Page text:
There Once Was a Man: Nantucket Past and Present

If the only thing you know about Nantucket is the inappropriate limerick, you’re missing out.  This tiny island off the coast of Cape Cod is one of the most beautiful, quaint, and surprisingly educational places I’ve ever been.  In fact, on a recent trip I discovered that with the right guide, the island of Nantucket can be as interesting and informative as any stuffy old museum.  And Nantucket has sunshine and sailboats, cobblestone and quahogs. Take that, British Museum!

Upon arrival, I wandered around town for a while, stopping here and there to take photos (because, well, that’s what I do).  You could pass a perfectly lovely day doing just this–along with some shopping and dining, of course.  But you could have an even lovelier day if you dig a little deeper.

One option is to add one of the excellent guided tours offered by the Nantucket Historical Association–and that’s exactly what I did.  The tours leave from the Whaling Museum several times per day and are, in my opinion, one of the best travel bargains you’ll find.

Because  I was visiting in the middle of the week, my tour group was comprised of exactly three people–myself and a woman and her mother.  Our guide was Sue Ellen, and she was a treasure trove of information.  She was also very understanding of the fact that I took notes on almost everything she said–feverishly typing into the memo app on my iPhone.  While the tour was chock-full of interesting facts, tidbits, and history lessons, I’ll share only a few of the highlights.  For the rest, well, you’ll just have to take the tour yourself.

Things I Learned on my Nantucket Walking Tour

  • Whale oil was a really big deal in the 1700s.  It was pretty much the only fuel people had.  This made Nantucket really, really important.  I imagine it to be a sort of eighteenth century maritime middle east.
  • Because whaling was so important–and because whales are finite resources–whalers would have to go farther and farther to find them and bring them back to Nantucket.  Eventually they were sailing as far as the pacific islands.  This completely blows my mind, as I cannot imagine traveling that far–from Nantucket, around the tip of South America, and yet farther north and west.  In a really small boat.  To kill whales.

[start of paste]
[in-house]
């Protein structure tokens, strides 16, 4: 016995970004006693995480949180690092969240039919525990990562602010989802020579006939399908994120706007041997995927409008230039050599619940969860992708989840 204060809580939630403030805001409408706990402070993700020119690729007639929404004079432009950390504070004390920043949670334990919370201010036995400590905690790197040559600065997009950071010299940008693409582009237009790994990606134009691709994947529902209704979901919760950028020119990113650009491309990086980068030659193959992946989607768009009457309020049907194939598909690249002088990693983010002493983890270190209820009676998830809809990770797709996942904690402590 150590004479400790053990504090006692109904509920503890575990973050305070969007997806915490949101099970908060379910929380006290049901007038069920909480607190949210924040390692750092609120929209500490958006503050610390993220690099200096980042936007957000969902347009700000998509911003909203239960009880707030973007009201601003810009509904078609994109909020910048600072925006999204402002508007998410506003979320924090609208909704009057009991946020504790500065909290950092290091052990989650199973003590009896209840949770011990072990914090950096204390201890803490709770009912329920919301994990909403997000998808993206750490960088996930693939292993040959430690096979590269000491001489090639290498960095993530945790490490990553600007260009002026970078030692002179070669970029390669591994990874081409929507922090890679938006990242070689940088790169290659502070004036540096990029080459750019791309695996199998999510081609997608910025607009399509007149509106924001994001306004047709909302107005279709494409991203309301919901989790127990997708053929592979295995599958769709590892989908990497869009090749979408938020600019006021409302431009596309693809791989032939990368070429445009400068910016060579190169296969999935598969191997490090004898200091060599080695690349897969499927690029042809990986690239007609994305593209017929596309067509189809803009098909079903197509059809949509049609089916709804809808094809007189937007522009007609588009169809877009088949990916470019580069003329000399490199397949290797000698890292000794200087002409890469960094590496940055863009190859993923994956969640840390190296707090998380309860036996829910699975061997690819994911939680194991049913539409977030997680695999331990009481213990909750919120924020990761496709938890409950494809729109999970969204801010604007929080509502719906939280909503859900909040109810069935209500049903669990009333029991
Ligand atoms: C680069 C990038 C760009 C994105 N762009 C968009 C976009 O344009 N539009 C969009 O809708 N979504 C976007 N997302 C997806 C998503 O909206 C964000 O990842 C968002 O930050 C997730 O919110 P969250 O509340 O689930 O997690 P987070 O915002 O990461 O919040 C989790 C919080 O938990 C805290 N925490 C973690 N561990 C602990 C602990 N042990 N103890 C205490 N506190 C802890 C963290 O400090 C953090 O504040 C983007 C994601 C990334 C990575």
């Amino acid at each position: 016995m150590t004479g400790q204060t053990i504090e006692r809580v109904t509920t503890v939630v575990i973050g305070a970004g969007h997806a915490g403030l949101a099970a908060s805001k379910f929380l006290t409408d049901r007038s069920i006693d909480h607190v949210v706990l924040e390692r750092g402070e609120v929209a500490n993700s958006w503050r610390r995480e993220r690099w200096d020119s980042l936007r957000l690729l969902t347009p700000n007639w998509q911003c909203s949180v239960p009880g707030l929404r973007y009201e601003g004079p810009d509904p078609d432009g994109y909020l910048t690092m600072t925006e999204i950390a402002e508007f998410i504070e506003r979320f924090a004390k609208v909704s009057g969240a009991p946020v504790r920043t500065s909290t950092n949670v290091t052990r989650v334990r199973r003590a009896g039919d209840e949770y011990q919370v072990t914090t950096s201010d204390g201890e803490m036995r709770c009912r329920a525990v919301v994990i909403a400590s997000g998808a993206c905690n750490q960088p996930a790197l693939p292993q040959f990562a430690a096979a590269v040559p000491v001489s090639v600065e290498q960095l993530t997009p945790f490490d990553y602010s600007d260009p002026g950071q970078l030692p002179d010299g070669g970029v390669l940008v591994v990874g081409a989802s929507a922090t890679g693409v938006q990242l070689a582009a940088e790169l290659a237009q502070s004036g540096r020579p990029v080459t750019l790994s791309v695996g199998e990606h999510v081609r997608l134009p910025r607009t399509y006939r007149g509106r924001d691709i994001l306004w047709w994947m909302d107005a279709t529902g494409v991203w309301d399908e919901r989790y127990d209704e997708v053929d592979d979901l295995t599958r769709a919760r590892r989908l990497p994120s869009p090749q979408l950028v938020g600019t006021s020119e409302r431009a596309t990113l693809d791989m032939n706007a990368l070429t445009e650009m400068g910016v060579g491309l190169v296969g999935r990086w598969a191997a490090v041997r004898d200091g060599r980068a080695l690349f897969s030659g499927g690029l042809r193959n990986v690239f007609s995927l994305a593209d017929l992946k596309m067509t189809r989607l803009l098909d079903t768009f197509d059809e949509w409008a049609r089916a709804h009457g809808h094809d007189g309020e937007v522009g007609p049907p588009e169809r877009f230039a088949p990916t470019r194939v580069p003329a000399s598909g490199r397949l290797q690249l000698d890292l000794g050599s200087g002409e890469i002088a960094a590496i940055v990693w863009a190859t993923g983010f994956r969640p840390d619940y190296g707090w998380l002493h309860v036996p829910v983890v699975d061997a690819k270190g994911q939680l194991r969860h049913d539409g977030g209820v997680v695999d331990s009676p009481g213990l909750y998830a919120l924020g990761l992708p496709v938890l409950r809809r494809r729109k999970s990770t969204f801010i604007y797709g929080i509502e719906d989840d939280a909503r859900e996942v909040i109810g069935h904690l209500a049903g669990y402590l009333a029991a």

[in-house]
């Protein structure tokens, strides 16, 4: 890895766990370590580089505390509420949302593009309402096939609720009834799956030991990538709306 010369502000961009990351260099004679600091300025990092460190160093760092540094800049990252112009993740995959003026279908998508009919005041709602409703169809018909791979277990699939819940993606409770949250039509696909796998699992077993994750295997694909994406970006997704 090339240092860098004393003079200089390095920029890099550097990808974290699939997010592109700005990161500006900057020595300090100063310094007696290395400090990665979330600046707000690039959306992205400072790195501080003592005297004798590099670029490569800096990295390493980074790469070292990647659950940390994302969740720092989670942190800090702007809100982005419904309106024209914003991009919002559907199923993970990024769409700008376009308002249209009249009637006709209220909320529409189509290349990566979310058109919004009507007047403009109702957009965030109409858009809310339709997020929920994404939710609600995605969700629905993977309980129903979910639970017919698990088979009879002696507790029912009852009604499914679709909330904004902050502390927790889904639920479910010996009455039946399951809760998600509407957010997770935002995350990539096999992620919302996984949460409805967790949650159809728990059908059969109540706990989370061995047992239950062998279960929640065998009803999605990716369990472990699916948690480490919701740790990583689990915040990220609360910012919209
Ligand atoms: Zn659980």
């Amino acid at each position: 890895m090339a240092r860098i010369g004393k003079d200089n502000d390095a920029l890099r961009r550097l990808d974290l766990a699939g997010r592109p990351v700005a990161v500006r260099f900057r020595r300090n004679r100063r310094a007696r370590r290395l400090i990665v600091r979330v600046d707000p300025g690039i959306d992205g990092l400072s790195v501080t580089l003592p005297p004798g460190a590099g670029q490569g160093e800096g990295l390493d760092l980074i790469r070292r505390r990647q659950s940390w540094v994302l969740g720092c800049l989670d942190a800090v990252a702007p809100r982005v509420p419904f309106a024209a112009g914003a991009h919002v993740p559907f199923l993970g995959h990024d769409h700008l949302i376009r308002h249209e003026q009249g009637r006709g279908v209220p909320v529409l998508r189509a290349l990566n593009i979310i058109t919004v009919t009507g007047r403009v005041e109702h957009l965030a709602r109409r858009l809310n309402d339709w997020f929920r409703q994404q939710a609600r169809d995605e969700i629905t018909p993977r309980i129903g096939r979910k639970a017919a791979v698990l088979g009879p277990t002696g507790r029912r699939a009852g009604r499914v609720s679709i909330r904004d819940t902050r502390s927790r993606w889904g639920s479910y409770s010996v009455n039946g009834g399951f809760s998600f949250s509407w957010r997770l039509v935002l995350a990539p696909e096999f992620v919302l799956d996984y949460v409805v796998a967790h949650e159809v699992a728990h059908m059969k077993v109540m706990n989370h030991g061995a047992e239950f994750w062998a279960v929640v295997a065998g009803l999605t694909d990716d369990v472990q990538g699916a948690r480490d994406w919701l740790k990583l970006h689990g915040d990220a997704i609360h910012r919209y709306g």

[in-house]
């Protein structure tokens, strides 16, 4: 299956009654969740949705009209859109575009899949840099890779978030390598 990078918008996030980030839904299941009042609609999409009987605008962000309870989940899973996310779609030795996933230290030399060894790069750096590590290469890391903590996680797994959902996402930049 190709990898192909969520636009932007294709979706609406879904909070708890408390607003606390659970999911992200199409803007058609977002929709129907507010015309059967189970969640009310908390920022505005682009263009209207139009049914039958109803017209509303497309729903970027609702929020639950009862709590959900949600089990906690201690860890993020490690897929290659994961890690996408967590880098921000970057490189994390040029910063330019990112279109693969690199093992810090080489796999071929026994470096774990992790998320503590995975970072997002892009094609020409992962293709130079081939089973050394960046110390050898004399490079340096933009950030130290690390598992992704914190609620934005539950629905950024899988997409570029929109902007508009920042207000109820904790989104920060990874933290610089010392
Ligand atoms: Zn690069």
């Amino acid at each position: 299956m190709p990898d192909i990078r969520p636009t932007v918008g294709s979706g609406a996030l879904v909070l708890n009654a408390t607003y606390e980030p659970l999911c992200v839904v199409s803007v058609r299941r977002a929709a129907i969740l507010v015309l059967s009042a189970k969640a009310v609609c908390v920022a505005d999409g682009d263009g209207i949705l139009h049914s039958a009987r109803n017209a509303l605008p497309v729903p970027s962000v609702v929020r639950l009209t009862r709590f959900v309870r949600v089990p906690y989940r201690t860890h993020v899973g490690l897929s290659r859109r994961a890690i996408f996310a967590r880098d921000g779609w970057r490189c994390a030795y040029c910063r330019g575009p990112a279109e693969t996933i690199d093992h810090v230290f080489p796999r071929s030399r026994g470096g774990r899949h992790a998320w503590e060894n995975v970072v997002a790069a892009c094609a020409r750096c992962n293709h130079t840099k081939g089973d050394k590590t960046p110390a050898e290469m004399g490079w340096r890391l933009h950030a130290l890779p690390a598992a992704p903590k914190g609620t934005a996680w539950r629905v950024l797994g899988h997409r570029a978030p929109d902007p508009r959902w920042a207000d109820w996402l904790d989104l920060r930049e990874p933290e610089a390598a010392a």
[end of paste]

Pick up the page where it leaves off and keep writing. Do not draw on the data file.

• Rowland H. Macy was a failure of a sailor from Nantucket.  He hated being at sea, and got a tattoo on his hand in the south pacific–a red star–to remind him of the time he almost drowned at sea (and to remind him why he should never go back to sea again).  After several also-failed attempts at starting a clothing store on Nantucket, he moved to another island and bought some land.  His store is still there today–on W. 34th and Broadway.
  • Nantucket was settled by Quakers.  Because of this, it has always been a center of learning, as Quakers value education.  Additionally, because of this, it was one of the first places to abolish slavery; Nantucket Quakers wore only wool–not cotton–because cotton was part of the slave industry and they did not want their money to be part of that industry.  (This story made me feel much better about my refusal to eat at Chick Filet.  But that’s a rant for a totally different blog.)

Our tour took us all through Nantucket town–along the harbor, down narrow alleyways, and ending inside the old Quaker meeting house.  The focus was always on the history of Nantucket; trust me, history is much more interesting when you are standing in the place about which you are learning.  It was one of the most enjoyable and informative tours I’ve ever experienced.  Yes, that’s right–I loved a tour that did not include food or drinks!   Behold the power of  well-narrated history lessons.